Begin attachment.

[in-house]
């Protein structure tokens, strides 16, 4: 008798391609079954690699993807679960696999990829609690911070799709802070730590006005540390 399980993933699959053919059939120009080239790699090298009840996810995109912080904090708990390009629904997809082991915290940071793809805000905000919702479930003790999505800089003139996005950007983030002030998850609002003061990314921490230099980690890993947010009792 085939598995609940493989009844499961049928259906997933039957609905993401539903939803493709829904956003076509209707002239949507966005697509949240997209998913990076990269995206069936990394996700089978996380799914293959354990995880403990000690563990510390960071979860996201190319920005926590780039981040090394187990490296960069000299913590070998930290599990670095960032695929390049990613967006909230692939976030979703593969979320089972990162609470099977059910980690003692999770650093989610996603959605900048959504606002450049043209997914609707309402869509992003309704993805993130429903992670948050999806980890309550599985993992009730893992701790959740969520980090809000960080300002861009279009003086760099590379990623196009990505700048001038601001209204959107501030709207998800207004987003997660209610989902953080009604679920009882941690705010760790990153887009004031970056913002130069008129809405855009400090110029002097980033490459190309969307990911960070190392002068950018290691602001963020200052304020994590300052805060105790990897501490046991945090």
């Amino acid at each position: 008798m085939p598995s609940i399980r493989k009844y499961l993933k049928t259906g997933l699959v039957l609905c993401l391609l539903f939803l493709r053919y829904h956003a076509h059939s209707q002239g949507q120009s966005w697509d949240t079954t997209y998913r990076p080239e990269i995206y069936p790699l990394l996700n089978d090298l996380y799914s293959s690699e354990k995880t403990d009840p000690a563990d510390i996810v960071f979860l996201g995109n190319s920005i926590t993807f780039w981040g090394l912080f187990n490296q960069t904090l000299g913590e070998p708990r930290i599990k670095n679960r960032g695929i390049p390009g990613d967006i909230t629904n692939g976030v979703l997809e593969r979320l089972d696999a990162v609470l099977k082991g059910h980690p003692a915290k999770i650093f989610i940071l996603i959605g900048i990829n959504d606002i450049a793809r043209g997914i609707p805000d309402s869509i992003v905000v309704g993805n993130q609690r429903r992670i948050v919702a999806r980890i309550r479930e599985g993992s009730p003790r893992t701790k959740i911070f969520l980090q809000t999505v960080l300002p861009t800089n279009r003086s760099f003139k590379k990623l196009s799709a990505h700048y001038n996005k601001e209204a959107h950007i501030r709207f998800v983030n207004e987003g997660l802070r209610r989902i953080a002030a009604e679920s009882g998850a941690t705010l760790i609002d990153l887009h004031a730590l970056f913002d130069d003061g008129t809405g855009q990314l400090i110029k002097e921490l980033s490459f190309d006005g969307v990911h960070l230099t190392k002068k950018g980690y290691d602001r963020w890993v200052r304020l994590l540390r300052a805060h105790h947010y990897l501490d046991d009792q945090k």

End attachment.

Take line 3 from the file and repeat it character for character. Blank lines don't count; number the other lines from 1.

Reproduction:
């Amino acid at each position: 008798m085939p598995s609940i399980r493989k009844y499961l993933k049928t259906g997933l699959v039957l609905c993401l391609l539903f939803l493709r053919y829904h956003a076509h059939s209707q002239g949507q120009s966005w697509d949240t079954t997209y998913r990076p080239e990269i995206y069936p790699l990394l996700n089978d090298l996380y799914s293959s690699e354990k995880t403990d009840p000690a563990d510390i996810v960071f979860l996201g995109n190319s920005i926590t993807f780039w981040g090394l912080f187990n490296q960069t904090l000299g913590e070998p708990r930290i599990k670095n679960r960032g695929i390049p390009g990613d967006i909230t629904n692939g976030v979703l997809e593969r979320l089972d696999a990162v609470l099977k082991g059910h980690p003692a915290k999770i650093f989610i940071l996603i959605g900048i990829n959504d606002i450049a793809r043209g997914i609707p805000d309402s869509i992003v905000v309704g993805n993130q609690r429903r992670i948050v919702a999806r980890i309550r479930e599985g993992s009730p003790r893992t701790k959740i911070f969520l980090q809000t999505v960080l300002p861009t800089n279009r003086s760099f003139k590379k990623l196009s799709a990505h700048y001038n996005k601001e209204a959107h950007i501030r709207f998800v983030n207004e987003g997660l802070r209610r989902i953080a002030a009604e679920s009882g998850a941690t705010l760790i609002d990153l887009h004031a730590l970056f913002d130069d003061g008129t809405g855009q990314l400090i110029k002097e921490l980033s490459f190309d006005g969307v990911h960070l230099t190392k002068k950018g980690y290691d602001r963020w890993v200052r304020l994590l540390r300052a805060h105790h947010y990897l501490d046991d009792q945090k």